JERUSALEM — A day after barring Rep. Rashida Tlaib under pressure from President Donald Trump, Israel said Friday that she could visit her 90-year-old grandmother, who lives in the occupied West Bank, but only after she agreed in writing not to “promote boycotts against Israel” during her trip.
But after being criticized by some Palestinians and other opponents of the Israeli occupation, Tlaib, too, reversed course Friday, saying that she would not make the trip after all.
“Visiting my grandmother under these oppressive conditions stands against everything I believe in,” she wrote on Twitter.
“Silencing me & treating me like a criminal is not what she wants for me,” Tlaib said of her grandmother. “It would kill a piece of me.”
The announcement from Israel appeared to be a second shift in position by the government of Prime Minister Benjamin Netanyahu. The Israeli Interior Ministry initially approved a planned official visit by Tlaib, of Michigan, and another Democratic lawmaker, Rep. Ilhan Omar of Minnesota. But after a public objection by Trump, it blocked them, citing their support for the anti-Israel Boycott, Divestment and Sanctions movement.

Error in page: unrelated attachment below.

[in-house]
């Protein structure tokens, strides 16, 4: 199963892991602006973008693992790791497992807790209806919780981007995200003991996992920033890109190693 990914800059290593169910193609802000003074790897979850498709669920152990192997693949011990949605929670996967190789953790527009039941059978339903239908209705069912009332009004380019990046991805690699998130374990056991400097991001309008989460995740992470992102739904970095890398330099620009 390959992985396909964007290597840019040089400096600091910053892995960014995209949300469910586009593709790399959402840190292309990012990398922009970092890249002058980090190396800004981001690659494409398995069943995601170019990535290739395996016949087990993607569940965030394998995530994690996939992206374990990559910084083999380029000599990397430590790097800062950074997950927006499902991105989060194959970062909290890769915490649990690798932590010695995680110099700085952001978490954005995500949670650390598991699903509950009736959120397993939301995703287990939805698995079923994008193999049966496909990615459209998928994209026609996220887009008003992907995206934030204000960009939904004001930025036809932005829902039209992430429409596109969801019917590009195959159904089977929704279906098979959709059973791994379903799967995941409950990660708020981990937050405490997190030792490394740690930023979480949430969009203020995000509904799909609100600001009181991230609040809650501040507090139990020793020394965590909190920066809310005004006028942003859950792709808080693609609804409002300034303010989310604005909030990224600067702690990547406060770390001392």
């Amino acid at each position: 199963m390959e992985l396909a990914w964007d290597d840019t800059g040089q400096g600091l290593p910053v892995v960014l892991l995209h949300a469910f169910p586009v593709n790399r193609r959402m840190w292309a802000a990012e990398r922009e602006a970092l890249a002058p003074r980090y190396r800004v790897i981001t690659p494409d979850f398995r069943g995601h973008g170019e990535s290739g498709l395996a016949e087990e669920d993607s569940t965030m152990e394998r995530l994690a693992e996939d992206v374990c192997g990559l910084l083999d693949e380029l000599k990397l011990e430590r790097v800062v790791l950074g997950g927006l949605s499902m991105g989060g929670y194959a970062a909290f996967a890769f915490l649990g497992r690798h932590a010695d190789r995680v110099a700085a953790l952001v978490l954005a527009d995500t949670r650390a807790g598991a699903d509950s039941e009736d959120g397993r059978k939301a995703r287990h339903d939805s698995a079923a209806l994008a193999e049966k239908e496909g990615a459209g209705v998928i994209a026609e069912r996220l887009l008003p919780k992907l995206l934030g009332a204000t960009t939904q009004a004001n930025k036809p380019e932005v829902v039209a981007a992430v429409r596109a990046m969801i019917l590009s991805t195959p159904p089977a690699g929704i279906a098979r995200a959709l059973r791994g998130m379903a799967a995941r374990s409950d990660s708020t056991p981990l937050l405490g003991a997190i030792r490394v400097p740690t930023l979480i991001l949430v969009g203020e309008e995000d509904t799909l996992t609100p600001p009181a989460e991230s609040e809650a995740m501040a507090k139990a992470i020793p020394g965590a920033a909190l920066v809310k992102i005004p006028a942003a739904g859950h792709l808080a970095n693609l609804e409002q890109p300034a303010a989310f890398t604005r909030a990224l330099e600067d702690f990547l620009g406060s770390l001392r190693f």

Tlaib had written to the Israeli interior minister, Aryeh Deri, appealing to be allowed to see her relatives, particularly her grandmother, who lives in a Palestinian village west of Ramallah.
“This could be my last opportunity to see her,” Tlaib wrote on congressional letterhead. “I will respect any restrictions and will not promote boycotts against Israel during my visit.”
“In light of that,” Deri’s office said Friday, the minister decided to allow her into Israel and “expressed hope that she would keep her commitment and that the visit would truly be solely for humanitarian purposes.”
Late Friday, after Tlaib said she would cancel her trip, Deri said this showed that her intentions were “provocative” and “aimed at bashing the State of Israel.”
“Apparently her hate for Israel overcomes her love for her grandmother,” Deri wrote on Twitter.
Tlaib and Omar, along with Stacey Plaskett, the nonvoting congressional representative of the U.S. Virgin Islands, had planned a four-day fact-finding tour to examine the condition of Palestinians under Israel occupation.